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In Kuwait, A Fashion Blogger’s Protest Against Harassment Has Sparked Off An Entire Movement

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Let’s talk about the fact that living as a woman in a world that is extremely male-oriented come with a thousand various risks. From harassment to rape, for some, merely walking down the road is a nightmarish ordeal. This is the condition in most places around the globe. However, it’s not a secret that, compared to the rest of us, women living in the Middle East probably have it way worse. Despite all efforts by women and activists, women’s safety or women’s rights are two completely negligible concepts. That being said, the women haven’t given up. They’re trying to overthrow the sub-culture that makes it okay for men to repeatedly harass women. Recently, in a campaign sparked by a fashion blogger, the women in Kuwait are defying societal norms and breaking the culture of “shame” to speak up about the harassment they go through daily. We love that they are finally speaking up!

Last week, Kuwaiti fashion blogger Ascia Al Faraj, uploaded a fiery video wherein she spoke about the “problem” that exists in Kuwait. She said that every time she goes out, she is either harassed or sees a woman being harassed on the street. She posted this heartfelt video after a vehicle tried to speed up to scare her while she was walking towards her own car. This sparked a nation-wide campaign and hundreds of women poured in with their own testimonies and horrid experiences with sexual violence, harassment and abuse.

In the video, Ascia said, “Do you have no shame? We have a problem of harassment in this country, and I have had enough.” This was extremely gutsy of her but it seemed like a video talking about the rampant harassment was exactly what Kuwait’s women needed.


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A post shared by Ascia • آسيا (@ascia)


In fact, after her video went viral, radio and TV shows have hosted several activists, academics and lawyers to talk about this culture of harassment. Even the US Embassy in Kuwait also sent out a tweet in support of this campaign.

The US Embassy also featured an illustration of three women, one unveiled, one with a headscarf and one with her face covered. The slogan read, “Don’t harass her”.

After watching Ascia’s video, Shayma Shamo, a 27-year-old doctor, launched an Instagram account called “Lan Asket”. This phrase is Arabic for “I will not be silenced”. Dozens of women shared their experiences with harassment and abuse on this Instagram account. Shayma featured these experiences and it has now become a nation-wide movement.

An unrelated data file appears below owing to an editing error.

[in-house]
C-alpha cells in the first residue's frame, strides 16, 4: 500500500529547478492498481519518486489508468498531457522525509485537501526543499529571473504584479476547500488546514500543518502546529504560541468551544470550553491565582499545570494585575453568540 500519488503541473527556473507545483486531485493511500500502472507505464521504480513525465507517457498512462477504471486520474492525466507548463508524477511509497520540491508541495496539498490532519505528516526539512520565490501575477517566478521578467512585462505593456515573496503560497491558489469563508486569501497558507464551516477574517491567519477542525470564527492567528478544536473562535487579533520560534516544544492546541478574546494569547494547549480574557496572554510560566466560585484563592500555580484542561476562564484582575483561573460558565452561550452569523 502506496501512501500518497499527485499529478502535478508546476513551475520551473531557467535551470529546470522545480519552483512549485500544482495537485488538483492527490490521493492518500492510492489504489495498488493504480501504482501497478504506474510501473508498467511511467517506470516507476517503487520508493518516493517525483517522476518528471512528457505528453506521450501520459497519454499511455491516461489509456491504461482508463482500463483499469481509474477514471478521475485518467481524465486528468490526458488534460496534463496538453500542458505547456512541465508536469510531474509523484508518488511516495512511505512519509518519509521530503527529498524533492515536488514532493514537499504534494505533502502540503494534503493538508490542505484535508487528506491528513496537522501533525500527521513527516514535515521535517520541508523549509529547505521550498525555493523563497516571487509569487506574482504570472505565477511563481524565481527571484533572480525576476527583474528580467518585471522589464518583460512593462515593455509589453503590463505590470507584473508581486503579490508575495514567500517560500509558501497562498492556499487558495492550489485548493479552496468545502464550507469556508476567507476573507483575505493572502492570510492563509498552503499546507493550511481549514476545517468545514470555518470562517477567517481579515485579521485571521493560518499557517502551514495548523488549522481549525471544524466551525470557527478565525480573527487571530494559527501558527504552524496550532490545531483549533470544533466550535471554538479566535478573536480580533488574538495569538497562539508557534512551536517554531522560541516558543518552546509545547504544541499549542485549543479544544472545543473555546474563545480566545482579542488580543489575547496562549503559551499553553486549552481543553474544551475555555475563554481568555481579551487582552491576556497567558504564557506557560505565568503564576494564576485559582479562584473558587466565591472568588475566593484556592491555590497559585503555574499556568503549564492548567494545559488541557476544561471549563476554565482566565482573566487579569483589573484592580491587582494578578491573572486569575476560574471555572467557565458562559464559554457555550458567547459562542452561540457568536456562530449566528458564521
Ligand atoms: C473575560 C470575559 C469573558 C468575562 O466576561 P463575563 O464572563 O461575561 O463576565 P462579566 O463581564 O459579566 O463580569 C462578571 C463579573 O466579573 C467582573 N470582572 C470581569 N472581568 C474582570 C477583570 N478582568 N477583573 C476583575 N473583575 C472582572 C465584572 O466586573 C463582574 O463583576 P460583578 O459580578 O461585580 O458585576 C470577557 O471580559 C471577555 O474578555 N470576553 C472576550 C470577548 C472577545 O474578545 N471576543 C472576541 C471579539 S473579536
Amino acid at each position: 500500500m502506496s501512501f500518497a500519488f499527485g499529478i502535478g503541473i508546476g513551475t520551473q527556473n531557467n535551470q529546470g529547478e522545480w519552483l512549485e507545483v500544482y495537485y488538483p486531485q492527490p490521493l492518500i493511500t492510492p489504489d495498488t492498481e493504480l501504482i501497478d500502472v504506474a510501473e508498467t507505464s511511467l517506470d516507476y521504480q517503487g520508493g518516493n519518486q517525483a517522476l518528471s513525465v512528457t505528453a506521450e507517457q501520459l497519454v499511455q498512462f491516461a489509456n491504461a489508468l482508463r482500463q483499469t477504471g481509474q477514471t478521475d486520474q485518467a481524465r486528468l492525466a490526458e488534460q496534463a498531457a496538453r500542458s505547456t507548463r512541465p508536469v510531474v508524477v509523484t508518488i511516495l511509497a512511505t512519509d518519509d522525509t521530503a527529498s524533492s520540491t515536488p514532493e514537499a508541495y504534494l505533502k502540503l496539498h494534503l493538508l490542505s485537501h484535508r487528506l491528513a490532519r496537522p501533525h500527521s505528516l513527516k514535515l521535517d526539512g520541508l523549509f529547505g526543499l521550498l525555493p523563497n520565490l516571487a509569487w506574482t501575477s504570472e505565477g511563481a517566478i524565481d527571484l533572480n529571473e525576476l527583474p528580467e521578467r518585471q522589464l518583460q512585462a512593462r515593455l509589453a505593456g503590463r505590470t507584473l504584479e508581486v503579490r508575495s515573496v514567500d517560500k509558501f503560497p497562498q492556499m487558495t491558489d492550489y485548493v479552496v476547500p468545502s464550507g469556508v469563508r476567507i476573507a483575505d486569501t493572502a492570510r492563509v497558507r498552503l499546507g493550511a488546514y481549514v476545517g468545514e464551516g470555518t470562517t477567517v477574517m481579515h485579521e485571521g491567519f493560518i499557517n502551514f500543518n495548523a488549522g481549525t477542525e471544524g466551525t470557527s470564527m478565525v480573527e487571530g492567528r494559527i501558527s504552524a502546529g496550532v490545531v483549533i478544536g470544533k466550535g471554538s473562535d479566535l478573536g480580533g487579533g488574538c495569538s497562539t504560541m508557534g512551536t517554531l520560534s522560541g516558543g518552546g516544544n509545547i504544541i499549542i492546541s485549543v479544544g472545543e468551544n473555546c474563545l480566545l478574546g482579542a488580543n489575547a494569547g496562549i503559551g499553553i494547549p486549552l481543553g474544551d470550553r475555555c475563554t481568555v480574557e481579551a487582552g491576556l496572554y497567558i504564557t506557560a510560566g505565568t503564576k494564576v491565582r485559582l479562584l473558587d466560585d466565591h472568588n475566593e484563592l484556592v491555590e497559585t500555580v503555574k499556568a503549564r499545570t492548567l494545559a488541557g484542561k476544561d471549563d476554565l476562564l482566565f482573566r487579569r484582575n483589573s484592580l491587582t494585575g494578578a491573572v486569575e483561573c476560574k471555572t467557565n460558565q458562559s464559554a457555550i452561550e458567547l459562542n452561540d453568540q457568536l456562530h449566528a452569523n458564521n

Speaking to AFP, Shayma said, “As soon as I opened the account, the messages started to pour in from women and girls that have experienced verbal, physical and sexual harassment.” She further added, “Silence is no longer an option. We must speak up, unite and defend each other because what is happening is unacceptable.”

It’s important to remember that the women who are sharing their experiences online are fighting against the age-old patriarchal culture of shaming. The Arabic word for shame is ‘ayb’ and it’s a word that these women have been hearing since childhood. It’s staunchly believed that women talking about or reporting harassment brings shame to the family.

Also Read: This Kuwaiti Beauty Blogger Put Up A Picture With A ‘Blackface’ And Sees No Problem With It. Wow, It’s A New Low In Racism


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A post shared by لن اسكت (@lan.asket)


Shayma said, “Going to the police station is ‘ayb’. Talking about harassment is ‘ayb’” Further adding, “As soon as the woman starts talking about being harassed, the questions from family members start: What were you wearing? Who were you with? What time was it?”
This social media campaign is exactly what the women needed to push past these boundaries. I am glad they are fighting against not only the harassment but also the culture of shaming women. In Kuwait, a law against gender-based violence exists. But what good is that law if merely talking about harassment is considered taboo? However, Kuwaiti women are not the prime targets for this kind of incessant harassment. Women from other countries, who live in Kuwait, are the most vulnerable.

In the video, Ascia said that she had received “intense stories” by Indian, Pakistani and Filipina women who were living and working in Kuwait. She said, “The expat community here is extremely vulnerable and are sometimes harassed at a level that Kuwaiti women will never understand.”

Even activists have emphasised that women from other countries, who make up a large portion of Kuwait’s population, are more likely to be subjected to assault and abuse. Hopefully, now with all this online support, the authorities will be forced to take some action.

Obviously, there is a section of the population who is extremely uncomfortable with women speaking out against harassment. This movement, like most movements involving women’s rights, has faced a ton of backlash from the more orthodox people in the country. These people believe that women must simply dress more conservatively to avoid harassment and assault.

Okay, what will it take for people, everywhere, to understand that despite what women are wearing or what time of day it is or who they are with, harassment will go on until the men are not stopped and properly educated?

That being said, we are extremely glad that these Kuwaiti women are finally speaking out against harassment.

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